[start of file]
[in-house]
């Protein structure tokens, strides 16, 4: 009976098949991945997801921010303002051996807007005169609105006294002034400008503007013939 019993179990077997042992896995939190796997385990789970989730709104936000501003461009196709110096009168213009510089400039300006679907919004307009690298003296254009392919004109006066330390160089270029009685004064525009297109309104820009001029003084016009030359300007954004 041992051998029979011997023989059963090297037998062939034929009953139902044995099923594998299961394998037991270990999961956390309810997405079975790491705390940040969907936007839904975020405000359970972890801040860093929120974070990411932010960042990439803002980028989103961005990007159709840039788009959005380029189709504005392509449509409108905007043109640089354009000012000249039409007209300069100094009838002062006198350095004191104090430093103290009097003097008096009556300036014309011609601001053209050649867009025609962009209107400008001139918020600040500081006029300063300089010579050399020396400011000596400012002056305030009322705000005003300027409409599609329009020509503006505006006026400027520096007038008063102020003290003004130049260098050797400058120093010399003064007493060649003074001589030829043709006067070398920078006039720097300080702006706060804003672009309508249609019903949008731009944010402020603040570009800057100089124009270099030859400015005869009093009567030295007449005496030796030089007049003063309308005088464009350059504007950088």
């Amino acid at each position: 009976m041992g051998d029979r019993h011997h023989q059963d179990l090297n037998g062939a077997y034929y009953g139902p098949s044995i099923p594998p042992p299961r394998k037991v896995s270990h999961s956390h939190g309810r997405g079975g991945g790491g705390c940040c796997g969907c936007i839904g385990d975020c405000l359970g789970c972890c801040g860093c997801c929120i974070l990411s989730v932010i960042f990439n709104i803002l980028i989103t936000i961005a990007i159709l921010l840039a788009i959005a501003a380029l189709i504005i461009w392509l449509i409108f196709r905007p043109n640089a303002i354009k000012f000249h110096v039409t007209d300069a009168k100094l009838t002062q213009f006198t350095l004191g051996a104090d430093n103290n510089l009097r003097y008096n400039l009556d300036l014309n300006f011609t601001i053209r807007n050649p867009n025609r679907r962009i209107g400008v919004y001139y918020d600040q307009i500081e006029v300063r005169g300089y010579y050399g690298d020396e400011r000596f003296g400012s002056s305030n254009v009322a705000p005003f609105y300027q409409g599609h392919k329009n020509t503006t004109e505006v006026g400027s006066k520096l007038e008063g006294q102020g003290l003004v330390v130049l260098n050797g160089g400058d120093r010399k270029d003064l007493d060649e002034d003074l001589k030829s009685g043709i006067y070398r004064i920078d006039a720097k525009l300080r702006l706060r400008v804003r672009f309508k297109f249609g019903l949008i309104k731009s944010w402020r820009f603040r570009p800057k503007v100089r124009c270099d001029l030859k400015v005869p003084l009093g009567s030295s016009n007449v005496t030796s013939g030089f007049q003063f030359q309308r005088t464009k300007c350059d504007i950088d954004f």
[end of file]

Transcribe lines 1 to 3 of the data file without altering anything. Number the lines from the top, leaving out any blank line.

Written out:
[in-house]
């Protein structure tokens, strides 16, 4: 009976098949991945997801921010303002051996807007005169609105006294002034400008503007013939 019993179990077997042992896995939190796997385990789970989730709104936000501003461009196709110096009168213009510089400039300006679907919004307009690298003296254009392919004109006066330390160089270029009685004064525009297109309104820009001029003084016009030359300007954004 041992051998029979011997023989059963090297037998062939034929009953139902044995099923594998299961394998037991270990999961956390309810997405079975790491705390940040969907936007839904975020405000359970972890801040860093929120974070990411932010960042990439803002980028989103961005990007159709840039788009959005380029189709504005392509449509409108905007043109640089354009000012000249039409007209300069100094009838002062006198350095004191104090430093103290009097003097008096009556300036014309011609601001053209050649867009025609962009209107400008001139918020600040500081006029300063300089010579050399020396400011000596400012002056305030009322705000005003300027409409599609329009020509503006505006006026400027520096007038008063102020003290003004130049260098050797400058120093010399003064007493060649003074001589030829043709006067070398920078006039720097300080702006706060804003672009309508249609019903949008731009944010402020603040570009800057100089124009270099030859400015005869009093009567030295007449005496030796030089007049003063309308005088464009350059504007950088």
């Amino acid at each position: 009976m041992g051998d029979r019993h011997h023989q059963d179990l090297n037998g062939a077997y034929y009953g139902p098949s044995i099923p594998p042992p299961r394998k037991v896995s270990h999961s956390h939190g309810r997405g079975g991945g790491g705390c940040c796997g969907c936007i839904g385990d975020c405000l359970g789970c972890c801040g860093c997801c929120i974070l990411s989730v932010i960042f990439n709104i803002l980028i989103t936000i961005a990007i159709l921010l840039a788009i959005a501003a380029l189709i504005i461009w392509l449509i409108f196709r905007p043109n640089a303002i354009k000012f000249h110096v039409t007209d300069a009168k100094l009838t002062q213009f006198t350095l004191g051996a104090d430093n103290n510089l009097r003097y008096n400039l009556d300036l014309n300006f011609t601001i053209r807007n050649p867009n025609r679907r962009i209107g400008v919004y001139y918020d600040q307009i500081e006029v300063r005169g300089y010579y050399g690298d020396e400011r000596f003296g400012s002056s305030n254009v009322a705000p005003f609105y300027q409409g599609h392919k329009n020509t503006t004109e505006v006026g400027s006066k520096l007038e008063g006294q102020g003290l003004v330390v130049l260098n050797g160089g400058d120093r010399k270029d003064l007493d060649e002034d003074l001589k030829s009685g043709i006067y070398r004064i920078d006039a720097k525009l300080r702006l706060r400008v804003r672009f309508k297109f249609g019903l949008i309104k731009s944010w402020r820009f603040r570009p800057k503007v100089r124009c270099d001029l030859k400015v005869p003084l009093g009567s030295s016009n007449v005496t030796s013939g030089f007049q003063f030359q309308r005088t464009k300007c350059d504007i950088d954004f």